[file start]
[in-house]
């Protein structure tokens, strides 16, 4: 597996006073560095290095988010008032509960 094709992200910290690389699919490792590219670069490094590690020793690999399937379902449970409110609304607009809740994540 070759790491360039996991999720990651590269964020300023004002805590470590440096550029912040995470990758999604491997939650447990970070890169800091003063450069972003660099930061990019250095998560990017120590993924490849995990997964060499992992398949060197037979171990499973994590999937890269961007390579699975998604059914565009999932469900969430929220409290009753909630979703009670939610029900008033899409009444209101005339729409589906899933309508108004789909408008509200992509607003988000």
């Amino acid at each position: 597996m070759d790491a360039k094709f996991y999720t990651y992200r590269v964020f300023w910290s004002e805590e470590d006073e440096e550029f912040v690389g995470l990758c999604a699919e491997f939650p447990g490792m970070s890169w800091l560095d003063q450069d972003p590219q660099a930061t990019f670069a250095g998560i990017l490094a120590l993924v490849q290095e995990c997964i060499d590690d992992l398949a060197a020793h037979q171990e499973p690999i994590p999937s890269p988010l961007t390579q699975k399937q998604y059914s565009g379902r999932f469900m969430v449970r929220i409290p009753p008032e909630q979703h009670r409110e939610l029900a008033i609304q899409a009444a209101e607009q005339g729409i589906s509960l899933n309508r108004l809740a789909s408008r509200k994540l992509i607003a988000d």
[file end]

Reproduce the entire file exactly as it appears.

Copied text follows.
[in-house]
């Protein structure tokens, strides 16, 4: 597996006073560095290095988010008032509960 094709992200910290690389699919490792590219670069490094590690020793690999399937379902449970409110609304607009809740994540 070759790491360039996991999720990651590269964020300023004002805590470590440096550029912040995470990758999604491997939650447990970070890169800091003063450069972003660099930061990019250095998560990017120590993924490849995990997964060499992992398949060197037979171990499973994590999937890269961007390579699975998604059914565009999932469900969430929220409290009753909630979703009670939610029900008033899409009444209101005339729409589906899933309508108004789909408008509200992509607003988000």
């Amino acid at each position: 597996m070759d790491a360039k094709f996991y999720t990651y992200r590269v964020f300023w910290s004002e805590e470590d006073e440096e550029f912040v690389g995470l990758c999604a699919e491997f939650p447990g490792m970070s890169w800091l560095d003063q450069d972003p590219q660099a930061t990019f670069a250095g998560i990017l490094a120590l993924v490849q290095e995990c997964i060499d590690d992992l398949a060197a020793h037979q171990e499973p690999i994590p999937s890269p988010l961007t390579q699975k399937q998604y059914s565009g379902r999932f469900m969430v449970r929220i409290p009753p008032e909630q979703h009670r409110e939610l029900a008033i609304q899409a009444a209101e607009q005339g729409i589906s509960l899933n309508r108004l809740a789909s408008r509200k994540l992509i607003a988000d």